\ ˈtīd How to pronounce tide (audio) \

Definition of tide

 (Entry 1 of 3)

1a(1) : the alternate rising and falling of the surface of the ocean and of water bodies (such as gulfs and bays) connected with the ocean that occurs usually twice a day and is the result of differing gravitational forces exerted at different parts of the earth by another body (such as the moon or sun)
(2) : a less marked rising and falling of an inland body of water
(3) : a periodic movement in the earth's crust caused by the same forces that produce ocean tides
(4) : a periodic distortion on one celestial body caused by the gravitational attraction of another
(5) : one of the periodic movements of the atmosphere resembling those of the ocean and produced by gravitation or diurnal temperature changes
2a : something that fluctuates like the tides of the sea the tide of public opinion
b : a large and increasing quantity or volume a tide of opportunists a swelling tide of criticism
3a : a flowing stream : current
b : the waters of the ocean
c : the overflow of a flooding stream
4a : a fit or opportune time : opportunity
b : an ecclesiastical anniversary or festival also : its season usually used in combination Eastertide
c obsolete : a space of time : period
tided; tiding

Definition of tide (Entry 2 of 3)

intransitive verb

: to flow as or in a tide : surge

transitive verb

: to cause to float with or as if with the tide
tided; tiding

Definition of tide (Entry 3 of 3)

Keep scrolling for more

Other Words from tide


tideless \ ˈtīd-​ləs How to pronounce tideless (audio) \ adjective

Examples of tide in a Sentence

Noun a chart of the tides The boat got swept away in the tide.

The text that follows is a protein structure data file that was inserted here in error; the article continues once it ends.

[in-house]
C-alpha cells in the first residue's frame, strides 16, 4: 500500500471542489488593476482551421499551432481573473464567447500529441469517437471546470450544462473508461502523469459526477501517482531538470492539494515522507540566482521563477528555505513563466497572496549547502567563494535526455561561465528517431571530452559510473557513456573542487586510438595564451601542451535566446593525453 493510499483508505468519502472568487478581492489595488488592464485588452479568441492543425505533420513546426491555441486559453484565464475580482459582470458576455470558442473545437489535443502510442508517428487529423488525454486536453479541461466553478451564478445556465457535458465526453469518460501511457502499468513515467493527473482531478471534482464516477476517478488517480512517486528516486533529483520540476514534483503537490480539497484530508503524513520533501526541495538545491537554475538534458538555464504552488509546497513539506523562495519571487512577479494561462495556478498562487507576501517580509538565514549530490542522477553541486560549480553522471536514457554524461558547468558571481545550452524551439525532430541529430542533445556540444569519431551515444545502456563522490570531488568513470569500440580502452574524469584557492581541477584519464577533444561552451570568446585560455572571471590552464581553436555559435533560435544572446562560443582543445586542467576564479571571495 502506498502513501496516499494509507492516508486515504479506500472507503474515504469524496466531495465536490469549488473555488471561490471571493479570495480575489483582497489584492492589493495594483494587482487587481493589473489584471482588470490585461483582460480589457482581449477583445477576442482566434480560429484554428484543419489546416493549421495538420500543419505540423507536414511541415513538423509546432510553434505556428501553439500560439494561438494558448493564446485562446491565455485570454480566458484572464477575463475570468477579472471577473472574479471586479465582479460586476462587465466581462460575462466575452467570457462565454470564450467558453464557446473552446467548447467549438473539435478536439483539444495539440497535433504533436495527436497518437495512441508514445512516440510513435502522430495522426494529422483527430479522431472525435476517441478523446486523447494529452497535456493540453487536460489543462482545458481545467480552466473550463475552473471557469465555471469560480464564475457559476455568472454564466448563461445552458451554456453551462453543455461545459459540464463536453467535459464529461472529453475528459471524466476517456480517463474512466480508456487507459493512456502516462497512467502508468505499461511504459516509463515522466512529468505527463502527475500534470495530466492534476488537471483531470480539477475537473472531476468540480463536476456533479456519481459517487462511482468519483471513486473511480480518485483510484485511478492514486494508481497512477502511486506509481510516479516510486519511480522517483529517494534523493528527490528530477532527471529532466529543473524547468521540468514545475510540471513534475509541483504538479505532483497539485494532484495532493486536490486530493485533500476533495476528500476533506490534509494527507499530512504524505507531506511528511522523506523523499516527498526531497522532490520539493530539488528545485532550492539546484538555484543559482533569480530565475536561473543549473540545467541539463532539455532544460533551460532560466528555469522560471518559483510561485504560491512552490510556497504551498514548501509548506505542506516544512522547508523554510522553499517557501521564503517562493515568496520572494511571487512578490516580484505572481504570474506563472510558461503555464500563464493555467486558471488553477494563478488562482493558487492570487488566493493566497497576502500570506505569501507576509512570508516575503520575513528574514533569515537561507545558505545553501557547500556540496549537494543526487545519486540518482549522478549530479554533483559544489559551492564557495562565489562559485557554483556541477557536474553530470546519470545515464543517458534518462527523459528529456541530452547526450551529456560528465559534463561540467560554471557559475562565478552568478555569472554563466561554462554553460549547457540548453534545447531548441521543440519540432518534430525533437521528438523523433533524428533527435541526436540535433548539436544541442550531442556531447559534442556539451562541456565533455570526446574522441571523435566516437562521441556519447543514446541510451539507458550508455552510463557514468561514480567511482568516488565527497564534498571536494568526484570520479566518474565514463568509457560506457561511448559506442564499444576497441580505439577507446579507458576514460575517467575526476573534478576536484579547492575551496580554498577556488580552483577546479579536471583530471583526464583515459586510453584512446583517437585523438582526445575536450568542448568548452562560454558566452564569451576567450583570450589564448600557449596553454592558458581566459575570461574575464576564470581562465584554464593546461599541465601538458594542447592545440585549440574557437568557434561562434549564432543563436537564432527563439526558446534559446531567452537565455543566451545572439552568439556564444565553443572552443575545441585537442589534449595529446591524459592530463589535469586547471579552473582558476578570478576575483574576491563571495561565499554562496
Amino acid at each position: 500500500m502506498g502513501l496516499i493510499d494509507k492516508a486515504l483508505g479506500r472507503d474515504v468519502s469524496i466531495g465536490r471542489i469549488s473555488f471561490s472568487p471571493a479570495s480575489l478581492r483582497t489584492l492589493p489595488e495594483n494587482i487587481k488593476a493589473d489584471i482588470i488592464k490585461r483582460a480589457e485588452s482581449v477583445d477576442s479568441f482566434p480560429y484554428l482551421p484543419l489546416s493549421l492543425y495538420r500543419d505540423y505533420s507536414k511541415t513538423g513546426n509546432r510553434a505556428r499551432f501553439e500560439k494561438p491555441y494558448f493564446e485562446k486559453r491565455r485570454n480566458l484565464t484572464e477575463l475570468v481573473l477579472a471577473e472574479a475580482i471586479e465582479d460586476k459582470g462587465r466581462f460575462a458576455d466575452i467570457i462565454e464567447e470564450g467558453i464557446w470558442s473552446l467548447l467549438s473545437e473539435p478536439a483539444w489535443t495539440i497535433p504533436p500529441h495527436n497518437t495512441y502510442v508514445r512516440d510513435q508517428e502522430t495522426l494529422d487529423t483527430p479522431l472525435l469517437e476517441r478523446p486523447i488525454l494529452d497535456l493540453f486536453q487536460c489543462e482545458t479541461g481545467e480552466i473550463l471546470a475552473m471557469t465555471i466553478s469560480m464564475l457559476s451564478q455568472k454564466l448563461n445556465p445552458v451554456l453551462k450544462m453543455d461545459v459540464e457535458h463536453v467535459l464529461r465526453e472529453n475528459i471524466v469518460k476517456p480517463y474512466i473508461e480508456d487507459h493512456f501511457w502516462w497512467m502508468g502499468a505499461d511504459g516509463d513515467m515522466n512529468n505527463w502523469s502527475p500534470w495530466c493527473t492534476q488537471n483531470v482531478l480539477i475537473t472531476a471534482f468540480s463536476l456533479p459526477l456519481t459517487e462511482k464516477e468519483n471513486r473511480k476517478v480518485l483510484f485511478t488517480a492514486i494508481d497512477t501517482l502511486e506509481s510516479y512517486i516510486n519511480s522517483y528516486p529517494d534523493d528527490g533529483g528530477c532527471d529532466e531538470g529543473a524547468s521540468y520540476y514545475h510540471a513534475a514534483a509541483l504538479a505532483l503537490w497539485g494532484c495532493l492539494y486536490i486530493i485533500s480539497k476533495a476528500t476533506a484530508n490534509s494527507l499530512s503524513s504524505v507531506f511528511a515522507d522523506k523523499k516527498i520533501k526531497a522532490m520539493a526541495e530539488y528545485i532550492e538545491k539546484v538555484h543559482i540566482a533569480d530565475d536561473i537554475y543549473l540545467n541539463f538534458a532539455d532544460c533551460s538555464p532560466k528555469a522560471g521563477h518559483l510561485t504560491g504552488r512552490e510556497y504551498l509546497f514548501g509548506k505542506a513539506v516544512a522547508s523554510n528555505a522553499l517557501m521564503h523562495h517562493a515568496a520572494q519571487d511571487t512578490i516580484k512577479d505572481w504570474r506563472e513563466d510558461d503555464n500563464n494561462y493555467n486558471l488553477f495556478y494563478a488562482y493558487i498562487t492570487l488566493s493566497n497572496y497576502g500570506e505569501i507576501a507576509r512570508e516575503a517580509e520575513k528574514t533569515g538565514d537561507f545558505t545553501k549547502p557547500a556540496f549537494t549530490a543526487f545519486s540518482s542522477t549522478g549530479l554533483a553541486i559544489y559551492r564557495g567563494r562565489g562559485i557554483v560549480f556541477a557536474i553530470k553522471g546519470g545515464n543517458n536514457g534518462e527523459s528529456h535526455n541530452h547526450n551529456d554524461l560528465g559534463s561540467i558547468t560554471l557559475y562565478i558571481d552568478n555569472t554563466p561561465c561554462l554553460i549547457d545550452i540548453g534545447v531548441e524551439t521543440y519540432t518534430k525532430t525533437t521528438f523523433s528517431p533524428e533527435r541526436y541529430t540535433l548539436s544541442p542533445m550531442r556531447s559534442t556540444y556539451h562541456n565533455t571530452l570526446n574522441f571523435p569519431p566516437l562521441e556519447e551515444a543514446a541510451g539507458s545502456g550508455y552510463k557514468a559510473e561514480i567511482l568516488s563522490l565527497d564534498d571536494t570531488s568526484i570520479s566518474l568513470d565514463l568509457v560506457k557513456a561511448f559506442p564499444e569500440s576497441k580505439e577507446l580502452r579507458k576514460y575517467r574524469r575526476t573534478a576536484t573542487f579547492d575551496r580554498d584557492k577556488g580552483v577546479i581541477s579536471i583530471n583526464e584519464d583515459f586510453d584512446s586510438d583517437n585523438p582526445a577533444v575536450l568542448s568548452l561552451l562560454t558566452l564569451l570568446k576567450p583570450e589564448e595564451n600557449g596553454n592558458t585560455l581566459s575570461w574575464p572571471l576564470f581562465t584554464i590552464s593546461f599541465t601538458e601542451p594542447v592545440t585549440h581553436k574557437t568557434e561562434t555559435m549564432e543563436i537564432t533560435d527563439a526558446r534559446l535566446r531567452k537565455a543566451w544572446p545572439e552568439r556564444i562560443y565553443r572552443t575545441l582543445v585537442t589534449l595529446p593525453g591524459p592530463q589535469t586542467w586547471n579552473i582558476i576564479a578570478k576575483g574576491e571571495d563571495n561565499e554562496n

Recent Examples on the Web: Noun Police have responded to eight more shootings with injuries in the first week of October alone, raising red flags for officials and community advocates working to stem the tide. Zach Murdock, courant.com, "Shootings in Hartford have surged since September, primarily in northern section of the city, police data show," 9 Oct. 2020 To stem the tide, Honolulu Mayor Kirk Caldwell (D) issued emergency orders that, among other measures, closed all public parks. Washington Post, "U.S. Surgeon General cited for breaking Hawaiian covid-19 rules by snapping photos in a closed park," 7 Oct. 2020 There was some optimism, however, that the camp could stem the tide if the weather conditions continued to improve. Ben Leonard, baltimoresun.com, "102 years ago this week, Baltimore was about to get ravaged by the ‘Spanish flu’," 24 Sep. 2020 The main characters are health-care workers, nurses and doctors who flit from patient to patient to try and stem a tide of death. David Sims, The Atlantic, "The First Major COVID-19 Documentary Is a Brutal Watch," 24 Sep. 2020 Is there any way to stem the tide of endless work, to halt or even reverse the destruction of state support and an ethic of care? Scott W. Stern, The New Republic, "The Generation That Was Exhausted," 18 Sep. 2020 But the steps that that have been achieved are still not enough to stem the tide of biodiversity loss. Gloria Dickie, Scientific American, "Global Biodiversity Is in Free Fall," 15 Sep. 2020 Further Reading States, feds try to end scourge of coronavirus price-gouging By March, regulators were desperately trying to stem the tide of price gouging flooding online retailers, especially Amazon's sprawling third-party Marketplace. Kate Cox, Ars Technica, "Price gouging and defective products rampant on Amazon, reports find," 11 Sep. 2020 So my heart broke a little extra a scant month later when — to help stem the rising tide of COVID-19 — every restaurant had to decide between shutting down for who knows how long or scaling back its operations to takeout and delivery. Mark Kurlyandchik, Detroit Free Press, "Introducing: Top 10 Takeout, a new dining series designed for socially distant times," 10 Sep. 2020 Recent Examples on the Web: Verb That kind of promise could allow entities to borrow money to tide them over for a few months, shoring up confidence and setting the stage for a better economic environment in 2021. Conor Sen, Star Tribune, "The next few months could shape our economic future," 11 Oct. 2020 When Congress gave passenger airlines a $50 billion bailout in March, industry executives hoped the aid would tide them over until the fall, when more people might be traveling and a vaccine might be closer at hand. Niraj Chokshi, New York Times, "Airlines, Facing a Painfully Slow Recovery, Begin Furloughing Thousands," 1 Oct. 2020 So far, Americans have drawn on their savings to tide themselves over in the absence of further government aid. Rich Miller, Bloomberg.com, "Powell Calling New Rate Road Map ‘Powerful’ Doesn’t Make It So," 20 Sep. 2020 The 150-camera donation — which the Governor's Office said was offered to, not solicited by, the Ducey administration — is meant to tide DPS over until lawmakers reconvene and revisit the governor's broader body camera proposal next year. Maria Polletta, The Arizona Republic, "Ducey announces 150 body cameras for Arizona state troopers, but donation may come with strings," 1 Oct. 2020 Forecasters said Beta is expected to stall inland over Texas on Tuesday by bringing more heavy rainfall inland and a lingering threat of dangerous storm surge and tide along the coast. Janice Dean, Fox News, "Tropical Storm Beta bringing 'excessive' rainfall to Houston area, dangerous storm surge after Texas landfall," 21 Sep. 2020 Thankfully, the weekend offered plenty of fun to tide us over, as the Los Angeles Lakers ended the Houston Rockets' season and the Nuggets staved off elimination with another dramatic win over the Clippers. Joe Freeman, oregonlive, "Nikola Jokic a ‘bad you know what,’ Clippers are ‘choke artists,’ Anfernee Simons helps schools, Pau Gasol honors Kobe: NBA playoffs news and notes," 14 Sep. 2020 Adding insult to injury, my coworkers and I were offered only a pittance of severance to tide us over through this incredible time of uncertainty. Shirley Smith, Fortune, "Why the Democratic Party must make a clean break with Wall Street," 8 Sep. 2020 She was not paid but had enough savings to tide her over. Ken Alltucker, USA TODAY, "Inaccurate results from rapid COVID tests raise concerns about widespread screening," 25 Aug. 2020